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The Increased Use of Access ID Cards For Security in Universities

Sep 8, 2008
Have you ever considered how many times a day you use an access card? Not many people think about this simple piece of plastic which they carry around with them everywhere they go. Yet life would not be the same without this small modern equivalent of the key.

Universities have been very quick on the uptake of access card technology, and this can be seen with a simple search on the internet for the term "access cards". Interestingly, university websites seem to devote a large amount of time to the procedures that must be followed when students lose their access cards - I suppose that this is to be expected from such a large body of young students who need their access cards to open a whole range of doors at their universities.

The trend towards swipe card access at universities began with the use of smart cards at librarys. This was a natural progression because every body expects to carry a card to a library so that a record of the books that they take out is linked to them. Moving to an entry system using a swipe access card was a natural progression. This was also forced by a large and growing amount of petty theft from university libraries.

Another driving force for the growth of access cards within university campuses was the students unions or student clubs on campus. To keep out non-students, a strong form of access policing has always been needed - the temptation for non-students to use student bars, with their lively atmosphere and good prices, has always been high. In the past, it was often necessary to use a bouncer on the door at large events. This bouncer would check photographic identification to ensure that it was a student entering. This of course has led to a market in counterfeit or copied identification.

With the advent of automated access card systems, often integrated to a CCTV or closed circuit television system, has meant that on campus security has been greatly improved lately. Using modern access and control systems, it is possible that an automatic barrier only becomes unlocked for a valid user, and that only one person can enter the building at a time. It is also a simple matter to trigger the camera system to film a timestamped entry of the student.

As the risk of unauthorised entry to university buildings has grown, and the value and portability of the equipment has increased, it has more recently become vitally important to prevent or control access to a wide range of areas within universities. This includes computer rooms which may contain many tens of thousands of pounds worth of state-of-the-art computer equipment. Chemistry areas are a security risk because of the wide variety of chemicals which could be stored, and even in general areas there is a risk of damage or theft of furniture or stationery.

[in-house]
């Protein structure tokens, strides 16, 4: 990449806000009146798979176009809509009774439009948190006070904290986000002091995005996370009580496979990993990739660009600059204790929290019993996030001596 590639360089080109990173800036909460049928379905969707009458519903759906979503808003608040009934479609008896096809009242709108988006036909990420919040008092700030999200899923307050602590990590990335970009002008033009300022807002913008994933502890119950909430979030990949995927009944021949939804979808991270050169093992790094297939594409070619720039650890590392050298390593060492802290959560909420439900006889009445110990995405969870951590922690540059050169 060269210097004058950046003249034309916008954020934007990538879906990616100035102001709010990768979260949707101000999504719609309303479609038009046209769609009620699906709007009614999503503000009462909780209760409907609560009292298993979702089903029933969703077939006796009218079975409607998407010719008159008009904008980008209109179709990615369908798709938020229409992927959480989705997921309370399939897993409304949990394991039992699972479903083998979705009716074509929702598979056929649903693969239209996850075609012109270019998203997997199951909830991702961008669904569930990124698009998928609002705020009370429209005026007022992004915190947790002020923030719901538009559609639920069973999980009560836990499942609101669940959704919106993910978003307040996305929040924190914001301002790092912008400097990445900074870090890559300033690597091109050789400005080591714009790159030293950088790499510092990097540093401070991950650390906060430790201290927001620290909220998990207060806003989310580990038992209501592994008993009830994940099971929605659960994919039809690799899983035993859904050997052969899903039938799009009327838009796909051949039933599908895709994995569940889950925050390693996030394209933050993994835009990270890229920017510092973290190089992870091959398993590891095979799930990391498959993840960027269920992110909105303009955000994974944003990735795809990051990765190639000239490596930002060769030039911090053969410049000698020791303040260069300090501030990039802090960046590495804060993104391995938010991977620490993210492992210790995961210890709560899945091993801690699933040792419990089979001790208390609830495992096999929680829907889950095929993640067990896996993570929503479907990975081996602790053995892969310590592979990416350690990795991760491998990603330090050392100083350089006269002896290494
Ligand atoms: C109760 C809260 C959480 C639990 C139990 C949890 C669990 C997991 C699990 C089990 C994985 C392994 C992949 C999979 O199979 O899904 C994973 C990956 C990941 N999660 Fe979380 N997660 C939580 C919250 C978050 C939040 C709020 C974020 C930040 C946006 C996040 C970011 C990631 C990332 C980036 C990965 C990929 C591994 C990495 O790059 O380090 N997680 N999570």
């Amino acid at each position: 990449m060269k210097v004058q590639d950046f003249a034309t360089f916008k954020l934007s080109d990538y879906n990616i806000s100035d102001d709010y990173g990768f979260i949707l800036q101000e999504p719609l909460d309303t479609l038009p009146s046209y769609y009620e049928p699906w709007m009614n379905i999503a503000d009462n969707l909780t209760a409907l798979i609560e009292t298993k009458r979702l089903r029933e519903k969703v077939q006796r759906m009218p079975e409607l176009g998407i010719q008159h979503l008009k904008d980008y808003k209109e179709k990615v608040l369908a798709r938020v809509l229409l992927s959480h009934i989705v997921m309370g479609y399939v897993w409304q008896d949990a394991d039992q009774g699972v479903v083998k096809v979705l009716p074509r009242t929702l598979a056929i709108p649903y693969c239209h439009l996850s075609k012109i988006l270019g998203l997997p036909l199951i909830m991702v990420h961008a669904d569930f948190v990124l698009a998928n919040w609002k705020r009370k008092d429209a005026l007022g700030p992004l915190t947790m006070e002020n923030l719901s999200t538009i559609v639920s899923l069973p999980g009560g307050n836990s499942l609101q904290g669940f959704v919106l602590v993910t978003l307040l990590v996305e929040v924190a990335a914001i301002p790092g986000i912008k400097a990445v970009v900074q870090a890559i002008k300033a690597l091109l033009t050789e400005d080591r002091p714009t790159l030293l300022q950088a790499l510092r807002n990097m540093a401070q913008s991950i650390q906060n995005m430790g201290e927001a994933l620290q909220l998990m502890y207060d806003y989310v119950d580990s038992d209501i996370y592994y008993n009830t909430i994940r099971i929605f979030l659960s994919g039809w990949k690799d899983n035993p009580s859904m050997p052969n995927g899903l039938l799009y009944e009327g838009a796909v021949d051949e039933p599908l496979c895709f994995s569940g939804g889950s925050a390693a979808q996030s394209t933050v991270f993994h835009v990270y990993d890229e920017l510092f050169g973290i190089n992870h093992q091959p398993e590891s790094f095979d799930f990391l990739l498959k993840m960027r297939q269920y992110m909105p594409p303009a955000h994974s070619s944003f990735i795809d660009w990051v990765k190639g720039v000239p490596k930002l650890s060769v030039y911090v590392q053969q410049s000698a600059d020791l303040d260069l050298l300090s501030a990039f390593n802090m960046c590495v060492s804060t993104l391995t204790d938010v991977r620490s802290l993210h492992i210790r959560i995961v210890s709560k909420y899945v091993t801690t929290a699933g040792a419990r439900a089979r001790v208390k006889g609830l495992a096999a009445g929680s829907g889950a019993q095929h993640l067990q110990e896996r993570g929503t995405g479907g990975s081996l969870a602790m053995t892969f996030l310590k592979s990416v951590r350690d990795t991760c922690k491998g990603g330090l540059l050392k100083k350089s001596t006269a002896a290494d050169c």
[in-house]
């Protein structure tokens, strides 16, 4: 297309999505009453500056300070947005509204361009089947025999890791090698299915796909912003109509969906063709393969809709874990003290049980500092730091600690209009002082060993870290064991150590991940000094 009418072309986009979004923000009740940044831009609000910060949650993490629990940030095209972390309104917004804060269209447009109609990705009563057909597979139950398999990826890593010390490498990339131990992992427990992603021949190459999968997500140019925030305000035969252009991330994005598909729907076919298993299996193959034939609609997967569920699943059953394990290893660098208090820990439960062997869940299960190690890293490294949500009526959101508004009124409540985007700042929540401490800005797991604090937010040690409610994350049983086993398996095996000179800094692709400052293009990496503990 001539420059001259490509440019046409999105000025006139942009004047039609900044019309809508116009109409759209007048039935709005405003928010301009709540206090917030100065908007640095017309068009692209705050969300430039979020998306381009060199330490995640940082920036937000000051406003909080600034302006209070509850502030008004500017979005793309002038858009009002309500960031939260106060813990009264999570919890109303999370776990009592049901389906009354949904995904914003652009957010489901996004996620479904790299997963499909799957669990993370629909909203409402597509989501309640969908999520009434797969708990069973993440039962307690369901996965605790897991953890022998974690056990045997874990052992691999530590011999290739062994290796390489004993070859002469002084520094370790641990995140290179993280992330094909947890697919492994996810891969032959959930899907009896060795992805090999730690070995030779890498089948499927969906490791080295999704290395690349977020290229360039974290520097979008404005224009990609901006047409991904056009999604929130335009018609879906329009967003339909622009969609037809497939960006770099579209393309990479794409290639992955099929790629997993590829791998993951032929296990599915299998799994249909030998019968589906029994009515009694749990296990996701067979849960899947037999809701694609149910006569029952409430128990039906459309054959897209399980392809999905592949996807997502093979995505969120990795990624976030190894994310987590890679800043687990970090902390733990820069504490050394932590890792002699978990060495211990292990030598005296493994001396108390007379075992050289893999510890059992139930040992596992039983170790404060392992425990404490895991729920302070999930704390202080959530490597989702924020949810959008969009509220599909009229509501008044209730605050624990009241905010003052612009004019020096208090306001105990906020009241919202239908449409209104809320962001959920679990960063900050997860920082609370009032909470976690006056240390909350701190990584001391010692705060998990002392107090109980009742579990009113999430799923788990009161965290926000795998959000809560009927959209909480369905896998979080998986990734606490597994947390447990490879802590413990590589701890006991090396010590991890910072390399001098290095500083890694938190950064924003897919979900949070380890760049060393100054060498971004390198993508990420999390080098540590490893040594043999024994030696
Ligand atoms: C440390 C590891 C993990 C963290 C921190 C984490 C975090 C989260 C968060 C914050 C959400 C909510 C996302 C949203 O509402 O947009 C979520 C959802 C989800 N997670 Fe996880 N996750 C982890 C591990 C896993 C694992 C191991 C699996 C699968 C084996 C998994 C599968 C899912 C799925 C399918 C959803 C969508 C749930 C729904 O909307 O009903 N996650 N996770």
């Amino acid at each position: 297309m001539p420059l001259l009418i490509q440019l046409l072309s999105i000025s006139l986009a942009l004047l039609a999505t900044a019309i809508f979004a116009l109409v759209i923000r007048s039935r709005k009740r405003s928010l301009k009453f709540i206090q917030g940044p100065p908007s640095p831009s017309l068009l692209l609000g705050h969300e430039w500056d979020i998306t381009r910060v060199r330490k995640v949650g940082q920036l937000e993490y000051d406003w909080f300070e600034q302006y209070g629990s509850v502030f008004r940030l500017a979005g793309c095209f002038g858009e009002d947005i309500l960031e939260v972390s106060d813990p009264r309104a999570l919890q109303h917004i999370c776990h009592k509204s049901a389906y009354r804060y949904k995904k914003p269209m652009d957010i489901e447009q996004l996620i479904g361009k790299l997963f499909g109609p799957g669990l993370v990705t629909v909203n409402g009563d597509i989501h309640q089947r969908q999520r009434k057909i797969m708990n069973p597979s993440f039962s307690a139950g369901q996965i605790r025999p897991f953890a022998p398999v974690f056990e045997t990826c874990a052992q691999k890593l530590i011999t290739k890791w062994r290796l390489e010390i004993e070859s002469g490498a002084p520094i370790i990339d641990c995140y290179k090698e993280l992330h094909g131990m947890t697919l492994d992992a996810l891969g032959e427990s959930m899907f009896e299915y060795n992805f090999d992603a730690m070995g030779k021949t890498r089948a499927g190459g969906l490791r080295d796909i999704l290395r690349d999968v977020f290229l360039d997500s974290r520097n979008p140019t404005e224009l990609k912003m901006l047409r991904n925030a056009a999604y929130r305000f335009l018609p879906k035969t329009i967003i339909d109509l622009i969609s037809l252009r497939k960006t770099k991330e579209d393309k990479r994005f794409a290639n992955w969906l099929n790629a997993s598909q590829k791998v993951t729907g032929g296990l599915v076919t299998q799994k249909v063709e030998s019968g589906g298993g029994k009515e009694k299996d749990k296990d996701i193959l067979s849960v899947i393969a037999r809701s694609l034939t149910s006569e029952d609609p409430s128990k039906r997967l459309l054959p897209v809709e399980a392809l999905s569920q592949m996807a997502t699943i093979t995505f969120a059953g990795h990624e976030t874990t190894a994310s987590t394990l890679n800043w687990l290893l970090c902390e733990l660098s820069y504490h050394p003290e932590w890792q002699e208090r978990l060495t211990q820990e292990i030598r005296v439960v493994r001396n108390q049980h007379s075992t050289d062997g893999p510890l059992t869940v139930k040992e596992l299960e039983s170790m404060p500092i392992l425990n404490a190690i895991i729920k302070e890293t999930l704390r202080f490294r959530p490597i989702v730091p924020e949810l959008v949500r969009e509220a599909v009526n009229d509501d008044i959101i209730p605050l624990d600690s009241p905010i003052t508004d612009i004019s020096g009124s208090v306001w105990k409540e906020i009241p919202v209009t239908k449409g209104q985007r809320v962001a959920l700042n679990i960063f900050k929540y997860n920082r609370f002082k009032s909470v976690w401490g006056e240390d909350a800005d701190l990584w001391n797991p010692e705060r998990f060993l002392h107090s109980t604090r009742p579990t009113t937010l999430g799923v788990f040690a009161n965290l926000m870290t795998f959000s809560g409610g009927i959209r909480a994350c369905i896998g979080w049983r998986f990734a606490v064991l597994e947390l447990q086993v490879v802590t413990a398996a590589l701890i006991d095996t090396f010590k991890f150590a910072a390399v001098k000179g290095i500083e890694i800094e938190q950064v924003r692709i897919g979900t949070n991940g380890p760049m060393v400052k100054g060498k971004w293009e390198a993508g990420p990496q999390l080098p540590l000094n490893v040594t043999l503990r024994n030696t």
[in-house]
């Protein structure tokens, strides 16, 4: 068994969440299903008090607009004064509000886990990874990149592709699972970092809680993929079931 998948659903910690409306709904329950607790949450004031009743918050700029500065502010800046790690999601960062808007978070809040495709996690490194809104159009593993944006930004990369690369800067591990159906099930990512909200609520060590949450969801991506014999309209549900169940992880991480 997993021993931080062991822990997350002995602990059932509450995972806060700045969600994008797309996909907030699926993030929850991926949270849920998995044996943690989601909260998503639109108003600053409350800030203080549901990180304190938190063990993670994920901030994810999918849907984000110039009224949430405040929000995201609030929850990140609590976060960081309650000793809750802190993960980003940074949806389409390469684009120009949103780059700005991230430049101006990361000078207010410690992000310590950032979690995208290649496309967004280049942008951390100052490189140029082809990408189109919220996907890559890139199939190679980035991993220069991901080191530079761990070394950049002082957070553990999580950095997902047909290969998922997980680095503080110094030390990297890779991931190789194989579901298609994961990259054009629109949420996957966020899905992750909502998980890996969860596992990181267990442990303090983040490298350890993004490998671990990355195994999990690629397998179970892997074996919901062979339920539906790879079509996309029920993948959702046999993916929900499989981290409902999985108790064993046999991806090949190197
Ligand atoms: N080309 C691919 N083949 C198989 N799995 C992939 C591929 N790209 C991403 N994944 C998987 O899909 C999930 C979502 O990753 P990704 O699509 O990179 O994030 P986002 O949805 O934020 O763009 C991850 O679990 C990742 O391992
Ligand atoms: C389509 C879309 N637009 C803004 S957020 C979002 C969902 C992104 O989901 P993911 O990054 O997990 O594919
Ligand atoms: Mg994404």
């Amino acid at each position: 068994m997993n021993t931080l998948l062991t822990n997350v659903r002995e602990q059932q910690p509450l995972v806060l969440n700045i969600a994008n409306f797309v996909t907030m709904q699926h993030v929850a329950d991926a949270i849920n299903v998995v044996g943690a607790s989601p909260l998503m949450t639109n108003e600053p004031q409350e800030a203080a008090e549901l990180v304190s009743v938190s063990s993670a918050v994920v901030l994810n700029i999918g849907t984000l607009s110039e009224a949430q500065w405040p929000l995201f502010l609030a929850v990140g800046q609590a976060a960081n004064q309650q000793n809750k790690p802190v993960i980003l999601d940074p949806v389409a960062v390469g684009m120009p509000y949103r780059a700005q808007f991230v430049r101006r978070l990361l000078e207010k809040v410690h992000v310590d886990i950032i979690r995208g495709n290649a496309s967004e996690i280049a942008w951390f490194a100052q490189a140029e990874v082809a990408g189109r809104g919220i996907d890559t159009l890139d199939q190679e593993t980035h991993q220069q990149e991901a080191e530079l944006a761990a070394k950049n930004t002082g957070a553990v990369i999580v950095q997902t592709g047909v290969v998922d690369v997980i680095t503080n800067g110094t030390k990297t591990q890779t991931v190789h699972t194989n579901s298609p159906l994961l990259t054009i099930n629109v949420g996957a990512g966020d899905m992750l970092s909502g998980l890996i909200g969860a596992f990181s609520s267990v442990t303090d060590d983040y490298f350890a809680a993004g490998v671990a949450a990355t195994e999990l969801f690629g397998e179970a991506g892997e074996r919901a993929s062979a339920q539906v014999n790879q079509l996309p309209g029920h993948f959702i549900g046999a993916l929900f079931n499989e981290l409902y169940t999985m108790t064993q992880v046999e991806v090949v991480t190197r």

The combination of an increased security risk and the decrease of the cost of installation and supply of access card technology has meant that it is now typical for a university campus to have access card points on all building entrances, and also to specific areas. The technology is advanced enough to only allow access to specific areas. This means that an engineering student cannot get access to the business school, and the business school student cannot get into the engineering building, yet both are able to enter the library or common areas.

It is unknown whether universities are combining the computerised access systems to keep a track on students. It is completely possible that the attendance of a student could be tracked using a computerised system - if they are not in the building for a lecture then the system could flag it to their tutors! However, the use of computerised access systems have revolutionised life at universities.
About the Author
Mr Bradfield is a copy writer and publisher who represents 'The Cardnetwork' (http://www.thecardnetwork.co.uk), the best known manufacturer of ID Cards, ID card printers and card supplies in the UK.
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